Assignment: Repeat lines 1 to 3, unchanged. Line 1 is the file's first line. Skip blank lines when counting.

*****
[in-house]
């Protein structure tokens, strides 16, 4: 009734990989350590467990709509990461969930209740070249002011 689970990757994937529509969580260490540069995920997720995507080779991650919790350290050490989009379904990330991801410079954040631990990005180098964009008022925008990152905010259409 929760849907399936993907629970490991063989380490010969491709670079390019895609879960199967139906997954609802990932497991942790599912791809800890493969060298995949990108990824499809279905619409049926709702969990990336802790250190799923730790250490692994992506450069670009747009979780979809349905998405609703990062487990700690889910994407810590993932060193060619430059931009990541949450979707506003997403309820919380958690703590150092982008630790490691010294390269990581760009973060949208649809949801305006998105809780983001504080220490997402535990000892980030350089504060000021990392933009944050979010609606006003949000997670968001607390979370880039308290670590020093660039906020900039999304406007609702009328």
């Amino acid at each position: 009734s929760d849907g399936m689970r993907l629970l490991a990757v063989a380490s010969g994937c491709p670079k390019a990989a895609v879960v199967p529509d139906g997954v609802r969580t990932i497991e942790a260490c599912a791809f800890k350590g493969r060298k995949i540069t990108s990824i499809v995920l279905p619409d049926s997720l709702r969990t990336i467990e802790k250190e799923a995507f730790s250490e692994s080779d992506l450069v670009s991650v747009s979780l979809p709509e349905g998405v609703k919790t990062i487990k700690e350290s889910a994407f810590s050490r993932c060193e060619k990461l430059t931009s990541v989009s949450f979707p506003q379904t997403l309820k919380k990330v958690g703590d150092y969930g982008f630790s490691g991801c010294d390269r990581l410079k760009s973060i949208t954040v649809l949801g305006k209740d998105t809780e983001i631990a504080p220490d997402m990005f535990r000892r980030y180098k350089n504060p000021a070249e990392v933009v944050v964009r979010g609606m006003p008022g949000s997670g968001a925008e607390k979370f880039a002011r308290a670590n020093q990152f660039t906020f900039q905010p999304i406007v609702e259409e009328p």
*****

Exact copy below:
[in-house]
């Protein structure tokens, strides 16, 4: 009734990989350590467990709509990461969930209740070249002011 689970990757994937529509969580260490540069995920997720995507080779991650919790350290050490989009379904990330991801410079954040631990990005180098964009008022925008990152905010259409 929760849907399936993907629970490991063989380490010969491709670079390019895609879960199967139906997954609802990932497991942790599912791809800890493969060298995949990108990824499809279905619409049926709702969990990336802790250190799923730790250490692994992506450069670009747009979780979809349905998405609703990062487990700690889910994407810590993932060193060619430059931009990541949450979707506003997403309820919380958690703590150092982008630790490691010294390269990581760009973060949208649809949801305006998105809780983001504080220490997402535990000892980030350089504060000021990392933009944050979010609606006003949000997670968001607390979370880039308290670590020093660039906020900039999304406007609702009328």
């Amino acid at each position: 009734s929760d849907g399936m689970r993907l629970l490991a990757v063989a380490s010969g994937c491709p670079k390019a990989a895609v879960v199967p529509d139906g997954v609802r969580t990932i497991e942790a260490c599912a791809f800890k350590g493969r060298k995949i540069t990108s990824i499809v995920l279905p619409d049926s997720l709702r969990t990336i467990e802790k250190e799923a995507f730790s250490e692994s080779d992506l450069v670009s991650v747009s979780l979809p709509e349905g998405v609703k919790t990062i487990k700690e350290s889910a994407f810590s050490r993932c060193e060619k990461l430059t931009s990541v989009s949450f979707p506003q379904t997403l309820k919380k990330v958690g703590d150092y969930g982008f630790s490691g991801c010294d390269r990581l410079k760009s973060i949208t954040v649809l949801g305006k209740d998105t809780e983001i631990a504080p220490d997402m990005f535990r000892r980030y180098k350089n504060p000021a070249e990392v933009v944050v964009r979010g609606m006003p008022g949000s997670g968001a925008e607390k979370f880039a002011r308290a670590n020093q990152f660039t906020f900039q905010p999304i406007v609702e259409e009328p």